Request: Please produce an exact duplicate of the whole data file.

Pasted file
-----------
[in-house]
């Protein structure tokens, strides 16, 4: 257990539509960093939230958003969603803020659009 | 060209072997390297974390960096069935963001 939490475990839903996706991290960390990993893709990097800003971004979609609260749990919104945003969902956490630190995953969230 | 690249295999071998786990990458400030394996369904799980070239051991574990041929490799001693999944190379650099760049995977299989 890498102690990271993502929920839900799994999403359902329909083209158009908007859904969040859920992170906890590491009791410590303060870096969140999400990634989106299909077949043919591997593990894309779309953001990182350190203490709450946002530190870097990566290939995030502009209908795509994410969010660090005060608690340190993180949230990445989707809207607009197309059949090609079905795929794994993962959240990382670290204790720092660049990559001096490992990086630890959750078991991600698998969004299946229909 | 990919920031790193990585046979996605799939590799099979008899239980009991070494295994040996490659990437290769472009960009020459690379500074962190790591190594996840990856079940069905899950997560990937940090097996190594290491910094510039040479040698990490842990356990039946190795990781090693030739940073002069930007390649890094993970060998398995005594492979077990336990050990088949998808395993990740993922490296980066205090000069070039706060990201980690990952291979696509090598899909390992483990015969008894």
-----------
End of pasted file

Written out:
[in-house]
């Protein structure tokens, strides 16, 4: 257990539509960093939230958003969603803020659009 | 060209072997390297974390960096069935963001 939490475990839903996706991290960390990993893709990097800003971004979609609260749990919104945003969902956490630190995953969230 | 690249295999071998786990990458400030394996369904799980070239051991574990041929490799001693999944190379650099760049995977299989 890498102690990271993502929920839900799994999403359902329909083209158009908007859904969040859920992170906890590491009791410590303060870096969140999400990634989106299909077949043919591997593990894309779309953001990182350190203490709450946002530190870097990566290939995030502009209908795509994410969010660090005060608690340190993180949230990445989707809207607009197309059949090609079905795929794994993962959240990382670290204790720092660049990559001096490992990086630890959750078991991600698998969004299946229909 | 990919920031790193990585046979996605799939590799099979008899239980009991070494295994040996490659990437290769472009960009020459690379500074962190790591190594996840990856079940069905899950997560990937940090097996190594290491910094510039040479040698990490842990356990039946190795990781090693030739940073002069930007390649890094993970060998398995005594492979077990336990050990088949998808395993990740993922490296980066205090000069070039706060990201980690990952291979696509090598899909390992483990015969008894």